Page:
BIOLOGICAL OVERVIEW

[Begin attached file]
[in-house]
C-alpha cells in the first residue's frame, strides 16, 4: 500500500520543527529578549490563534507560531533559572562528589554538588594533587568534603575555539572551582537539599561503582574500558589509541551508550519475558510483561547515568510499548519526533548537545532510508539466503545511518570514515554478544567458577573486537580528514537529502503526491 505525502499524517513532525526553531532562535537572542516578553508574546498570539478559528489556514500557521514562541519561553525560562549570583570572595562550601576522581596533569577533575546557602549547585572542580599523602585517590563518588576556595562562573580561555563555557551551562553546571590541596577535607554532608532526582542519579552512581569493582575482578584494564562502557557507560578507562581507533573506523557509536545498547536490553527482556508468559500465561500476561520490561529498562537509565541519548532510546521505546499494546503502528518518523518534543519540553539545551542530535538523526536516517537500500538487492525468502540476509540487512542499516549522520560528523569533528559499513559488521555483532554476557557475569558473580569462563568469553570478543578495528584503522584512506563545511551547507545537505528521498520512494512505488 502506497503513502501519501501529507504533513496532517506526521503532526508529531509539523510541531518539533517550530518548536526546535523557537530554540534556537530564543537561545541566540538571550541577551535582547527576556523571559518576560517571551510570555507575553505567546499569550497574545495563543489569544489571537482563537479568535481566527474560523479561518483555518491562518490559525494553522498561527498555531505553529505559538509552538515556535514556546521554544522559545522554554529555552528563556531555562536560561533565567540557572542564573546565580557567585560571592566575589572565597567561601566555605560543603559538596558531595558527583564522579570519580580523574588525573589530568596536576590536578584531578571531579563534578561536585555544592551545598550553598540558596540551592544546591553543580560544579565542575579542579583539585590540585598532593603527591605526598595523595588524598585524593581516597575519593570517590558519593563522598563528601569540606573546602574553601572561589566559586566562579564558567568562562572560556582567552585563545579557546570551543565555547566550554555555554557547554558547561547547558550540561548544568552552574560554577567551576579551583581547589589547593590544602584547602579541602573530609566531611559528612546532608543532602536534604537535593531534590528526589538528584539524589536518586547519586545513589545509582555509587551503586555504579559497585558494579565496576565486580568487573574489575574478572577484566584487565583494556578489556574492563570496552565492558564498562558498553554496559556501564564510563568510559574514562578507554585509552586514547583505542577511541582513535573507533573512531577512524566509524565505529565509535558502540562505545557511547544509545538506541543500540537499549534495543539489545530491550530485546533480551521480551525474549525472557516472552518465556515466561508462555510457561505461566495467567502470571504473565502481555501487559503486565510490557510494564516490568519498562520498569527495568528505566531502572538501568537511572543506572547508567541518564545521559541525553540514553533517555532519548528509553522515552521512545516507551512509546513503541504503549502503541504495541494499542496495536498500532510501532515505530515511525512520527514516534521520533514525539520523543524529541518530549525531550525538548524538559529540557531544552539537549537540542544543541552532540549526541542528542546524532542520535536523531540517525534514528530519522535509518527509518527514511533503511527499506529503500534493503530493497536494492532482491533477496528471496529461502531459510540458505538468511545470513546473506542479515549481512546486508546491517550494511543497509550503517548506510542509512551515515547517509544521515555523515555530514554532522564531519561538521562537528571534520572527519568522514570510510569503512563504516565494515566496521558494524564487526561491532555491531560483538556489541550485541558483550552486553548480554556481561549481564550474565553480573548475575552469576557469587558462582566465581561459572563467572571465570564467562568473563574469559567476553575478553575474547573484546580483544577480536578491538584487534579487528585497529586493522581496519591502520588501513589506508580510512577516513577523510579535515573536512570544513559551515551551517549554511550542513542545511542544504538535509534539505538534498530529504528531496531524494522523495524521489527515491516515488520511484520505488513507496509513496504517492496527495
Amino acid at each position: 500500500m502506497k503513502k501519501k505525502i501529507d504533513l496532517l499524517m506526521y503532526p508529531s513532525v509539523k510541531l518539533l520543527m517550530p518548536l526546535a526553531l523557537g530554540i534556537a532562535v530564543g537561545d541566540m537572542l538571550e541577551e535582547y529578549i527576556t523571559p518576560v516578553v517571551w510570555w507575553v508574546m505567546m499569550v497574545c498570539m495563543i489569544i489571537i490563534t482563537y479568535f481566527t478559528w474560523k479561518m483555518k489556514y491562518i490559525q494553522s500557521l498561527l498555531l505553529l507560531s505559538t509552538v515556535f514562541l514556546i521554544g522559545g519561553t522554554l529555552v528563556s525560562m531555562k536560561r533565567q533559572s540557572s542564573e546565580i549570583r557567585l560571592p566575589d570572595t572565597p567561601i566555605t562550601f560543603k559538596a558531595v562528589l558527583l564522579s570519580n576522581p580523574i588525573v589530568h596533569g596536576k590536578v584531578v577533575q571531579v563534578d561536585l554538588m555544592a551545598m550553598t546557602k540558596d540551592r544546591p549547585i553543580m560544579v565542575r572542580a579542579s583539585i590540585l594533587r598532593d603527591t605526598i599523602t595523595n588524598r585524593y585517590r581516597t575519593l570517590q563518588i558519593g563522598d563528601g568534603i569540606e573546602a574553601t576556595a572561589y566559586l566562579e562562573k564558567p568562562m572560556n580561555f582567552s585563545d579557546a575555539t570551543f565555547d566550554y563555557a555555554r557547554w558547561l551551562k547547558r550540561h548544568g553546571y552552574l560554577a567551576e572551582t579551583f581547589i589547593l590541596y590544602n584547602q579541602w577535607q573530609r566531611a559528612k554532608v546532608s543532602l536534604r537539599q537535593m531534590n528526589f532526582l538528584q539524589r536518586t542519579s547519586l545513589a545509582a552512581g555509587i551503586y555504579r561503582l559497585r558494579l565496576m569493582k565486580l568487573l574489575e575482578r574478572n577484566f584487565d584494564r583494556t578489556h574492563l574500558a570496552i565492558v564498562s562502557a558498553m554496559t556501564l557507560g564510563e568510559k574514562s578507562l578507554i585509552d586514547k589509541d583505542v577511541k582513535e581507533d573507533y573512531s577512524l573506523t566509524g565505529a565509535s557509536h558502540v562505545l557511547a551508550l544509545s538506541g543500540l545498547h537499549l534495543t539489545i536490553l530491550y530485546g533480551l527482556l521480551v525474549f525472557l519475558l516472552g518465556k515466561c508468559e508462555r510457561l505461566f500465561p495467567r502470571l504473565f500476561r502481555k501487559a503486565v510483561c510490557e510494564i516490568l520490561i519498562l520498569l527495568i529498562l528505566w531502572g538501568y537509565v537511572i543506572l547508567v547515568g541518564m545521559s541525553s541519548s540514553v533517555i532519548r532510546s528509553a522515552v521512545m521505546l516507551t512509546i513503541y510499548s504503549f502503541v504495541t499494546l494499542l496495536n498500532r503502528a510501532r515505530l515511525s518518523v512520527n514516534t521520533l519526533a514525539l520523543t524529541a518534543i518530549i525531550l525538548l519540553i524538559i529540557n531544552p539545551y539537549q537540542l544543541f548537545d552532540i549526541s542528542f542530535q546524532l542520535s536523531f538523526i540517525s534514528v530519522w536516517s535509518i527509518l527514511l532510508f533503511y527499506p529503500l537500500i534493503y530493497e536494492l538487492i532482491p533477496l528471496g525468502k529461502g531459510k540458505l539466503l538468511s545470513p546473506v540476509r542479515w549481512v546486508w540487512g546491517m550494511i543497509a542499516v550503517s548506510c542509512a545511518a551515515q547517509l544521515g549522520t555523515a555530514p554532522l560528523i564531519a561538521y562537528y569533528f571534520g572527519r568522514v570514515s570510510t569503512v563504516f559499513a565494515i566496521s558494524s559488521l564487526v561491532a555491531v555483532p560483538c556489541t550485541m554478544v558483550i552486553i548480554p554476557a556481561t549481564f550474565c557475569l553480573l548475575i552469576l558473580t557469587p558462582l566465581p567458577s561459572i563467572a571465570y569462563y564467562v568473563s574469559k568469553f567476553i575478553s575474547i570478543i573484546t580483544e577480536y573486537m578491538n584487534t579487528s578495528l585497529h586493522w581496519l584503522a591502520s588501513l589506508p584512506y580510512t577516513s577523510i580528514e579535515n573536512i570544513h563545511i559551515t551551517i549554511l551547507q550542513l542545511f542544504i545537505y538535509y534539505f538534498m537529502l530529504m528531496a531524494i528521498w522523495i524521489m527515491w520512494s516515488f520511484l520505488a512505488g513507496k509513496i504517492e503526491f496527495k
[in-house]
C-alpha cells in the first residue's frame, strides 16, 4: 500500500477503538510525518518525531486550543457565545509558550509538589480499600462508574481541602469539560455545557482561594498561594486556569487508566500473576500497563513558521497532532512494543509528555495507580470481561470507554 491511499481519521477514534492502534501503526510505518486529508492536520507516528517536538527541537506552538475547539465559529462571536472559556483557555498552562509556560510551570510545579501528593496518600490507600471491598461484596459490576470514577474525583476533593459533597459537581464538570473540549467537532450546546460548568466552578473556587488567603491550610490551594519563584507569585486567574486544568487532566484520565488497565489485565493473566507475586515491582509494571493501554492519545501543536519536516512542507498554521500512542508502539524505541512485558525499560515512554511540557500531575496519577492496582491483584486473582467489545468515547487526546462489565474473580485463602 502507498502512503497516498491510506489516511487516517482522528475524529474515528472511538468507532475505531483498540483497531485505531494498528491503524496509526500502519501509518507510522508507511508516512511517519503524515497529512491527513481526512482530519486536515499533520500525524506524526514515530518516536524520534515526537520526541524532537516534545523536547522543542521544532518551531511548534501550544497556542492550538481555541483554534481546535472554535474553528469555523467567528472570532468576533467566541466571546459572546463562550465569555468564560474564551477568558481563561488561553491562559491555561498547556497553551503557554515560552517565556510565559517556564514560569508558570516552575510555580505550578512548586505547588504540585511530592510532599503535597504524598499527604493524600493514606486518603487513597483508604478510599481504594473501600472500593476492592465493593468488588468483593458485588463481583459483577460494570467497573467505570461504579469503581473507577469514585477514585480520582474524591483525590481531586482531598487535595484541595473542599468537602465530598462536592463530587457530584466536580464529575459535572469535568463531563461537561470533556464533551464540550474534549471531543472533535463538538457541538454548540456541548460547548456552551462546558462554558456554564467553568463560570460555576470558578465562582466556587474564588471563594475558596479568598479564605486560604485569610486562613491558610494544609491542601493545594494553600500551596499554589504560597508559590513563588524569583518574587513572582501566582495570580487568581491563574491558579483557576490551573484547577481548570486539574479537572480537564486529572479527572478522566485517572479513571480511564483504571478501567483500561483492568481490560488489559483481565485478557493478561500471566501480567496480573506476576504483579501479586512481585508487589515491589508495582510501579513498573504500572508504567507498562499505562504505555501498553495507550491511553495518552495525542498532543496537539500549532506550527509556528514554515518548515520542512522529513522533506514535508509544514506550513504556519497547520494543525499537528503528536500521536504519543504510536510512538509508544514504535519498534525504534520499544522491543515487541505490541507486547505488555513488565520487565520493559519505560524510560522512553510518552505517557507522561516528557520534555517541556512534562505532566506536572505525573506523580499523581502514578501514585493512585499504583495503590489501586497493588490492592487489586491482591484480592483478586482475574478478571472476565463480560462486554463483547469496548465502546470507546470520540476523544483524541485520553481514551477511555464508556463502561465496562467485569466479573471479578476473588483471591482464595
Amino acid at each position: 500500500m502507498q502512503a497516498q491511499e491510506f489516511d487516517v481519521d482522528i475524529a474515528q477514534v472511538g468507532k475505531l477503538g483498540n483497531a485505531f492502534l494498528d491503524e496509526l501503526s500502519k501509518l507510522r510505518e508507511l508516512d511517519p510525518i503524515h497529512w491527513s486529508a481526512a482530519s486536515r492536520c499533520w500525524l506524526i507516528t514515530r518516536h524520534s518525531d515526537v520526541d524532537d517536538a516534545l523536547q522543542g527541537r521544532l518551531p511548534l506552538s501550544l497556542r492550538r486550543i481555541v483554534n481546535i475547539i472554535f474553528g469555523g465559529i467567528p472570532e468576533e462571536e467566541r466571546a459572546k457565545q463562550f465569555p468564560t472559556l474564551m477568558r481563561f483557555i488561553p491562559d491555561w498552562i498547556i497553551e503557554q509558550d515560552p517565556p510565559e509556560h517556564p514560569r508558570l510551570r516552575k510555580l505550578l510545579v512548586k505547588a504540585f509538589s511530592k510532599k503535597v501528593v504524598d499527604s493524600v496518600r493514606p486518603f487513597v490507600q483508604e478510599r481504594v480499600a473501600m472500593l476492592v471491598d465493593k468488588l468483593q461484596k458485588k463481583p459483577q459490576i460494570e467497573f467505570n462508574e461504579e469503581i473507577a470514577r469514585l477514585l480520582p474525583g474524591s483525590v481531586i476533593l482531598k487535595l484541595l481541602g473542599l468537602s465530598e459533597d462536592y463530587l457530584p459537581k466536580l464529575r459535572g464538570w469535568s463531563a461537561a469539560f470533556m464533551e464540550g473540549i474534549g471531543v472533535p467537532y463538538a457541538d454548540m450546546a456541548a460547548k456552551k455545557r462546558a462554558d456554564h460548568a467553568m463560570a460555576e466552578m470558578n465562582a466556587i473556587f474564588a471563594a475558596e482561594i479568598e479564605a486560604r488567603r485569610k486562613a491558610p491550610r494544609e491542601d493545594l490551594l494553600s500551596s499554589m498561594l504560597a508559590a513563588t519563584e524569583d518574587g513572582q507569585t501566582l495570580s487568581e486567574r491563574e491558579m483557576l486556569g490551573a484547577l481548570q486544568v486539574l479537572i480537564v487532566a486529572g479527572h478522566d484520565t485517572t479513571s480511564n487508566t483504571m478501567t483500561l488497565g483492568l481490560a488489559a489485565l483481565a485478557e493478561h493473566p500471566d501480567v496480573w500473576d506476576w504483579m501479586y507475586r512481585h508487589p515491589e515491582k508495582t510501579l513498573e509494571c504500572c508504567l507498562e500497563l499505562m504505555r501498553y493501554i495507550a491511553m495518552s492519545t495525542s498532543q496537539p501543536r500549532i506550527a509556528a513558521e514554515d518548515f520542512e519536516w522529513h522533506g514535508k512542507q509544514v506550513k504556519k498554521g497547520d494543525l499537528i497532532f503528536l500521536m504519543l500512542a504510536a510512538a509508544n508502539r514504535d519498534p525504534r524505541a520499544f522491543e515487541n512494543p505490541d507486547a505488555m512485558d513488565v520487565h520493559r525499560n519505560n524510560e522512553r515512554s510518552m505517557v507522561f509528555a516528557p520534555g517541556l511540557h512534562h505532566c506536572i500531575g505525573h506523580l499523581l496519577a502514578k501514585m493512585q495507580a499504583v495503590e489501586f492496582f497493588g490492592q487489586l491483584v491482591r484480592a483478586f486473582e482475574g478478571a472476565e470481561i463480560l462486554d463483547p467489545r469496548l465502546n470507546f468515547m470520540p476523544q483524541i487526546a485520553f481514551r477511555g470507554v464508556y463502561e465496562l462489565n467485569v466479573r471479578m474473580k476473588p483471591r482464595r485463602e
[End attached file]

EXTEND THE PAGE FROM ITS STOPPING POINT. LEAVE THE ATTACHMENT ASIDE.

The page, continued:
microRNAs (miRNAs) are a large family of 21- to 22-nucleotide non-coding RNAs that interact with target mRNAs at specific sites to induce cleavage of the message or inhibit translation. miRNAs are excised in a stepwise process from primary miRNA (pri-miRNA) transcripts. The Drosha-Pasha/DGCR8 complex in the nucleus cleaves pri-miRNAs to release hairpin-shaped precursor miRNAs (pre-miRNAs). These pre-miRNAs are then exported to the cytoplasm and further processed by Dicer to mature miRNAs. Drosophila Dicer-1 interacts with Loquacious, a double-stranded RNA-binding domain protein. Depletion of Loquacious results in pre-miRNA accumulation in Drosophila S2 cells, as is the case for depletion of Dicer-1. Immuno-affinity purification experiments have revealed that along with Dicer-1, Loquacious resides in a functional pre-miRNA processing complex, and stimulates and directs the specific pre-miRNA processing activity. Efficient miRNA-directed silencing of a reporter transgene, complete repression of white by a dsRNA trigger, and silencing of the endogenous Stellate locus by Suppressor of Stellate, all require Loqs. In loqsf00791 mutant ovaries, germ-line stem cells are not appropriately maintained. Loqs associates with Dcr-1, the Drosophila RNase III enzyme that processes pre-miRNA into mature miRNA. Thus, every known Drosophila RNase-III endonuclease is paired with a dsRBD protein that facilitates its function in small RNA biogenesis. These results support a model in which Loquacious mediates miRNA biogenesis and, thereby, the expression of genes regulated by miRNAs (Forstemann, 2005; Saito, 2005).